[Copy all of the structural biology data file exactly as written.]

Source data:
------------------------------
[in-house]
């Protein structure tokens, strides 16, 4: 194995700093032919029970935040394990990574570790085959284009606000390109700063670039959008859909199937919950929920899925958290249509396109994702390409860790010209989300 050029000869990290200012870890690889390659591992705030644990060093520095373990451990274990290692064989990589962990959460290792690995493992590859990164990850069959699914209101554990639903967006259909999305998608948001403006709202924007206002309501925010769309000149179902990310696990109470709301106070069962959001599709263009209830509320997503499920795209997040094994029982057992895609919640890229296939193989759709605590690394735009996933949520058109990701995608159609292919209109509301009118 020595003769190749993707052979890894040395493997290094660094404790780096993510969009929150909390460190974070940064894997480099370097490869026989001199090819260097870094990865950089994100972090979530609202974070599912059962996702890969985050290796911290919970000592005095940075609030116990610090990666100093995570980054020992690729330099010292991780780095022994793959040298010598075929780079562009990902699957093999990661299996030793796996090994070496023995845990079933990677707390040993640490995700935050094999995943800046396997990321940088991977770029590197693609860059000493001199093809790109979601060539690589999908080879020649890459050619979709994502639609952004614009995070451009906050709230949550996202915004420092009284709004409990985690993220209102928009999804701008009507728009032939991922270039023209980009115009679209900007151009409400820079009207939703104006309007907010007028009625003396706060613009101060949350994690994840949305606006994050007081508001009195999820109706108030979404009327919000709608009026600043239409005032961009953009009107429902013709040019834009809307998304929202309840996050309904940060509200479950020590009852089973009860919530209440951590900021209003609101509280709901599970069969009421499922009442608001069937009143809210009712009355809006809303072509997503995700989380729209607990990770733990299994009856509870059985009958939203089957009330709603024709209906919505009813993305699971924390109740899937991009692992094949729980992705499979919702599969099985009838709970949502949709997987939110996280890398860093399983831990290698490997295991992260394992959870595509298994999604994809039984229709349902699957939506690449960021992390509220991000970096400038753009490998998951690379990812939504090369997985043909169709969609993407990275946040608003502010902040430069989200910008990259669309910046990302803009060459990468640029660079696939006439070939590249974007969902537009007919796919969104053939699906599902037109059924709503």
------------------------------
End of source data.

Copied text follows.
[in-house]
């Protein structure tokens, strides 16, 4: 194995700093032919029970935040394990990574570790085959284009606000390109700063670039959008859909199937919950929920899925958290249509396109994702390409860790010209989300 050029000869990290200012870890690889390659591992705030644990060093520095373990451990274990290692064989990589962990959460290792690995493992590859990164990850069959699914209101554990639903967006259909999305998608948001403006709202924007206002309501925010769309000149179902990310696990109470709301106070069962959001599709263009209830509320997503499920795209997040094994029982057992895609919640890229296939193989759709605590690394735009996933949520058109990701995608159609292919209109509301009118 020595003769190749993707052979890894040395493997290094660094404790780096993510969009929150909390460190974070940064894997480099370097490869026989001199090819260097870094990865950089994100972090979530609202974070599912059962996702890969985050290796911290919970000592005095940075609030116990610090990666100093995570980054020992690729330099010292991780780095022994793959040298010598075929780079562009990902699957093999990661299996030793796996090994070496023995845990079933990677707390040993640490995700935050094999995943800046396997990321940088991977770029590197693609860059000493001199093809790109979601060539690589999908080879020649890459050619979709994502639609952004614009995070451009906050709230949550996202915004420092009284709004409990985690993220209102928009999804701008009507728009032939991922270039023209980009115009679209900007151009409400820079009207939703104006309007907010007028009625003396706060613009101060949350994690994840949305606006994050007081508001009195999820109706108030979404009327919000709608009026600043239409005032961009953009009107429902013709040019834009809307998304929202309840996050309904940060509200479950020590009852089973009860919530209440951590900021209003609101509280709901599970069969009421499922009442608001069937009143809210009712009355809006809303072509997503995700989380729209607990990770733990299994009856509870059985009958939203089957009330709603024709209906919505009813993305699971924390109740899937991009692992094949729980992705499979919702599969099985009838709970949502949709997987939110996280890398860093399983831990290698490997295991992260394992959870595509298994999604994809039984229709349902699957939506690449960021992390509220991000970096400038753009490998998951690379990812939504090369997985043909169709969609993407990275946040608003502010902040430069989200910008990259669309910046990302803009060459990468640029660079696939006439070939590249974007969902537009007919796919969104053939699906599902037109059924709503």